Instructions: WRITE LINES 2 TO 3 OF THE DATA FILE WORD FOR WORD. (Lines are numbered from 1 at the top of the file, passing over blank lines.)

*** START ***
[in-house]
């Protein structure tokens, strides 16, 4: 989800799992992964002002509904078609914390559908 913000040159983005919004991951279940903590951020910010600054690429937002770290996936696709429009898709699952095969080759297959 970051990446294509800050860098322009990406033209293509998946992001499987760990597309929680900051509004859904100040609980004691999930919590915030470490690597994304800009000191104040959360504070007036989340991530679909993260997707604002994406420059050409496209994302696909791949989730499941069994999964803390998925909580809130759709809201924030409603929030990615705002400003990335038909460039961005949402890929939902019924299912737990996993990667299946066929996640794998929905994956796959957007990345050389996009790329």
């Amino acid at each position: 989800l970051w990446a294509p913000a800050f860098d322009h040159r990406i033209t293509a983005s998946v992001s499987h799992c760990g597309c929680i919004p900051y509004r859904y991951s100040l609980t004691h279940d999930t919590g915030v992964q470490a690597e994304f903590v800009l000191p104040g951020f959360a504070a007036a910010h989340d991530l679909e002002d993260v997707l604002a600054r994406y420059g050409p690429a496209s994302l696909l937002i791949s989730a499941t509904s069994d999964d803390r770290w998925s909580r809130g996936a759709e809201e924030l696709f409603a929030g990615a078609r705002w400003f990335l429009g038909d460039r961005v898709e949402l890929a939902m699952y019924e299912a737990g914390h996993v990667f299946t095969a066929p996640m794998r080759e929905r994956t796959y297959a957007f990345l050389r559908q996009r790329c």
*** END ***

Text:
């Protein structure tokens, strides 16, 4: 989800799992992964002002509904078609914390559908 913000040159983005919004991951279940903590951020910010600054690429937002770290996936696709429009898709699952095969080759297959 970051990446294509800050860098322009990406033209293509998946992001499987760990597309929680900051509004859904100040609980004691999930919590915030470490690597994304800009000191104040959360504070007036989340991530679909993260997707604002994406420059050409496209994302696909791949989730499941069994999964803390998925909580809130759709809201924030409603929030990615705002400003990335038909460039961005949402890929939902019924299912737990996993990667299946066929996640794998929905994956796959957007990345050389996009790329």
């Amino acid at each position: 989800l970051w990446a294509p913000a800050f860098d322009h040159r990406i033209t293509a983005s998946v992001s499987h799992c760990g597309c929680i919004p900051y509004r859904y991951s100040l609980t004691h279940d999930t919590g915030v992964q470490a690597e994304f903590v800009l000191p104040g951020f959360a504070a007036a910010h989340d991530l679909e002002d993260v997707l604002a600054r994406y420059g050409p690429a496209s994302l696909l937002i791949s989730a499941t509904s069994d999964d803390r770290w998925s909580r809130g996936a759709e809201e924030l696709f409603a929030g990615a078609r705002w400003f990335l429009g038909d460039r961005v898709e949402l890929a939902m699952y019924e299912a737990g914390h996993v990667f299946t095969a066929p996640m794998r080759e929905r994956t796959y297959a957007f990345l050389r559908q996009r790329c």